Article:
The season of giving is upon us.
And that means the season of saying “thank you” a lot — or, of being really, really embarrassed when your kid doesn’t.
Ah, there are few things worse than seeing the disappointment on Grandpa’s face after your child has ripped open a present, tossed it aside, and moved on to another with nary a glance in Grandpa’s direction.
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If you’re like most parents, you’re dismayed and confused at your child’s unwillingness to say “thank you.” After all, she says “please” all the time, right?
There are other parents who think it is OK if their child doesn’t say “thank you.”
They rationalize that saying “thank you” is not natural or developmentally appropriate.
Their child just isn’t ready for such a burden.
I wholeheartedly disagree…
We are social animals. We have lived in packs and clans and tribes for millions of years.
Being a member of a tribe means developing the social skills necessary to keep the tribe harmonious… And more importantly, to ensure that we don’t get rejected by the tribe.
In the tribe that is modern-day society, saying “thank you” is both expected and appreciated by our clansmen.
Now, I do not disagree that from a developmental standpoint, very young children do not understand the true meaning of saying “thank you.”
They are, after all, little narcissists for the first few years of life at least.
They are hard-wired to believe that the world is all about them. Surely they deserve that present, right?
But for young children, doing comes long before meaning.
Think potty training. Long explanations won’t persuade your child on this one.
Sitting her on the pot and giving her a reward will.
It will be years before she can actually explain why using the toilet is better than pooping in her diaper.
And so it is with manners.
Your child will learn manners by “doing” them first — by going through the motions, really — before she ever understands the meaning.
But here’s your challenge: it’s way easier to teach a very young child to say “please,” for the simple reason that the child is motivated.
She wants something. She learns very quickly that if uses the right word, she (often) gets what she wants.
Getting a child to say “thank you” is trickier. The child has already gotten what she wants, so why should she bother? What’s in it for her?
Alas, it’s up to you to help her establish the habit, whether she likes it or not.
Strategies for teaching your child to say “thank you” like a champ
Start ’em young
As soon as your child can understand your instructions — even if she can’t yet talk herself — coach her to express thanks in some way. Say, “Can you say ‘thank you’ to Grandpa by giving him a hug?”
Your child understands “hug,” and will start to associate the action (hug) with the words (thank you).
The lesson she is learning is that when someone gives you something, you have to take a moment to acknowledge them.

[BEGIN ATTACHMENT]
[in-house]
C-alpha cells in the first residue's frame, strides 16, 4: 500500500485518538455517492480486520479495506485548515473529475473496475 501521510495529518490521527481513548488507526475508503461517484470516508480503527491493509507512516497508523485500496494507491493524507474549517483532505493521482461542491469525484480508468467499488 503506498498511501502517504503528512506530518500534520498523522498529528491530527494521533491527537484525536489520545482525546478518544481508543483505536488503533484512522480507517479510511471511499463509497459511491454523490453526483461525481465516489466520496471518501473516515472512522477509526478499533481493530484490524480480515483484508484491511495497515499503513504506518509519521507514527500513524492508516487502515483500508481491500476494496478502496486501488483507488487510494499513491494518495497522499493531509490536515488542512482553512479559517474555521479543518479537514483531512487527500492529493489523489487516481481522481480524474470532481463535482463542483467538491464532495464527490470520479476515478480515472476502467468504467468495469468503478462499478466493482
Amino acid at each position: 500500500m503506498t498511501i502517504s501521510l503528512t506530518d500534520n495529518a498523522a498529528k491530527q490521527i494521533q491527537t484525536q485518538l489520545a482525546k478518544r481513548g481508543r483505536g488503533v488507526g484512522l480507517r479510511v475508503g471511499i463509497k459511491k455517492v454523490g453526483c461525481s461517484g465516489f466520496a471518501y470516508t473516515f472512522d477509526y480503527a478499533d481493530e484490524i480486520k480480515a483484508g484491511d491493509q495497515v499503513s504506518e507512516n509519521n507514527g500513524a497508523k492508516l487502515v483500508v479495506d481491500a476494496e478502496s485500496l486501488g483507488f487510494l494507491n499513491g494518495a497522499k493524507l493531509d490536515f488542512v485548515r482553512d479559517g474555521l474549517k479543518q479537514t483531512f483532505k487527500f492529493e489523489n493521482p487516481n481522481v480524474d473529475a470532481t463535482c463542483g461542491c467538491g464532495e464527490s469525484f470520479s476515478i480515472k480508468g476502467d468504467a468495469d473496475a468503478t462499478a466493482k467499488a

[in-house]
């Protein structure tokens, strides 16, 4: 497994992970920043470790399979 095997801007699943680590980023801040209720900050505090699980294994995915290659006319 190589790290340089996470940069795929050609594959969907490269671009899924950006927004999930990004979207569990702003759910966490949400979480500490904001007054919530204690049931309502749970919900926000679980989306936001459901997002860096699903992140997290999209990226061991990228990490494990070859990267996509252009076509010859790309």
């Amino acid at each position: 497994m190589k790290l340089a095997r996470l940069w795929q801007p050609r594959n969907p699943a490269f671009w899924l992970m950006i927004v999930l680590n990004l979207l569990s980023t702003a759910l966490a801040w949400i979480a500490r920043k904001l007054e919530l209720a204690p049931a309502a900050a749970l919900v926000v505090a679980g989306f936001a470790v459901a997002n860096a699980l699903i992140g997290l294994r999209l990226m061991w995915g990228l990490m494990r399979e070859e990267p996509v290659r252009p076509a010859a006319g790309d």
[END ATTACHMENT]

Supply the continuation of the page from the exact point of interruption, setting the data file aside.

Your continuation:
It can be a hug, a handshake, a nod, or some simple words. But some acknowledgment is required.
Set reasonable expectations for yourself AND anyone else who will be giving a gift to your child
Prep Grandma by telling her, “We’re working on saying ‘thank you’, so expect to see me doing some coaching.”
That way, your company won’t be offended when you prod your child to say “thank you” after each and every gift.
Establish a code or secret gesture to serve as a reminder
This works especially well with the preschool and kindergarten sets. The sign language gesture for “thank you” can work well — it looks a lot like blowing a kiss — but I found that my children did, in fact, confuse it with blowing a kiss.
Therefore, we use the signs “T” + “U” + to point in direction of the person to whom the gratitude should be directed (see image above).
Practice early and often, especially leading up to the big day
Make it a game. Tell your child that you are going to try to trick her.
Then, randomly stop what you are doing, look at your child, and give the signal.
She should chirp, “Thank you!” and lavish you with feigned adoration.
When practicing, or whenever, say “you’re welcome.”
Again, this is about modeling behavior and setting up the ritual.
Understanding why we say “you’re welcome” is not important now.
Don’t let the present opening be a free-for-all
Put all presents in the pile and control that pile.
Disperse one at a time.
If your child opens one, then comes back to you for another without having thanked the gifter, give her the signal. Do not distribute another gift until this is done.
Tell your child you are proud of her when she says the word
Try, “Oh, you said ‘thank you’ so nicely to Grandpa.
That makes Mommy so happy.” Reinforce, reinforce, reinforce.
CAUTION! Do NOT be a tyrant, and do not punish your child for not saying thank you!
You don’t want the act of giving thanks to be associated with fear or anxiety.
If your child misses one or two, remind her gently to try harder to remember next time.
You can clean up for your child with the gifter, with a simple, “Sorry about that, we’re still working on this skill.” Hopefully, they will understand. If not, so be it.
Finally, don’t stop your coaching after the big day!
Remember: after learning to say “please”, saying “thank you” is the next milestone on the path to politeness.
It’s a harder one, but it sets the stage for a well-mannered child who will be well-liked by her tribe.